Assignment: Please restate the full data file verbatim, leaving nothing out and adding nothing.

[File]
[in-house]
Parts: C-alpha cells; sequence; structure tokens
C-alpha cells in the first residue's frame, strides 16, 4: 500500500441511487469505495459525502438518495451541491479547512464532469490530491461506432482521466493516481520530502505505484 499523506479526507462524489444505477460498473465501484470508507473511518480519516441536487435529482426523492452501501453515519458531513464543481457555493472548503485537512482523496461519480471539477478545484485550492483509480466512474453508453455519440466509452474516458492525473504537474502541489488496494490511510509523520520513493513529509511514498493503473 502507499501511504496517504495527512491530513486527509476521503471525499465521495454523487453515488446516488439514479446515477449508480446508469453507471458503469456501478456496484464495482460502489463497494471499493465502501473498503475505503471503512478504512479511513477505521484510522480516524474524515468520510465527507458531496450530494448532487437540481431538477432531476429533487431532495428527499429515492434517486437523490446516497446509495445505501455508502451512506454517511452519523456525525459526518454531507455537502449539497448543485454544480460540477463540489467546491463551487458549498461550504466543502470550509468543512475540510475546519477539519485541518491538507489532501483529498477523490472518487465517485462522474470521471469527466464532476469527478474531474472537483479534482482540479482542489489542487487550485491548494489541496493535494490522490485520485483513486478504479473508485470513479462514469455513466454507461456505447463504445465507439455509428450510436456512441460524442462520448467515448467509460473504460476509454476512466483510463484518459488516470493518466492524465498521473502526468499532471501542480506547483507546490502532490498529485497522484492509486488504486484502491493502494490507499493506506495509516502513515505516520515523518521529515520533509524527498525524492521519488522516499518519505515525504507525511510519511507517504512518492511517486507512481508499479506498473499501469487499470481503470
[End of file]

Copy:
[in-house]
Parts: C-alpha cells; sequence; structure tokens
C-alpha cells in the first residue's frame, strides 16, 4: 500500500441511487469505495459525502438518495451541491479547512464532469490530491461506432482521466493516481520530502505505484 499523506479526507462524489444505477460498473465501484470508507473511518480519516441536487435529482426523492452501501453515519458531513464543481457555493472548503485537512482523496461519480471539477478545484485550492483509480466512474453508453455519440466509452474516458492525473504537474502541489488496494490511510509523520520513493513529509511514498493503473 502507499501511504496517504495527512491530513486527509476521503471525499465521495454523487453515488446516488439514479446515477449508480446508469453507471458503469456501478456496484464495482460502489463497494471499493465502501473498503475505503471503512478504512479511513477505521484510522480516524474524515468520510465527507458531496450530494448532487437540481431538477432531476429533487431532495428527499429515492434517486437523490446516497446509495445505501455508502451512506454517511452519523456525525459526518454531507455537502449539497448543485454544480460540477463540489467546491463551487458549498461550504466543502470550509468543512475540510475546519477539519485541518491538507489532501483529498477523490472518487465517485462522474470521471469527466464532476469527478474531474472537483479534482482540479482542489489542487487550485491548494489541496493535494490522490485520485483513486478504479473508485470513479462514469455513466454507461456505447463504445465507439455509428450510436456512441460524442462520448467515448467509460473504460476509454476512466483510463484518459488516470493518466492524465498521473502526468499532471501542480506547483507546490502532490498529485497522484492509486488504486484502491493502494490507499493506506495509516502513515505516520515523518521529515520533509524527498525524492521519488522516499518519505515525504507525511510519511507517504512518492511517486507512481508499479506498473499501469487499470481503470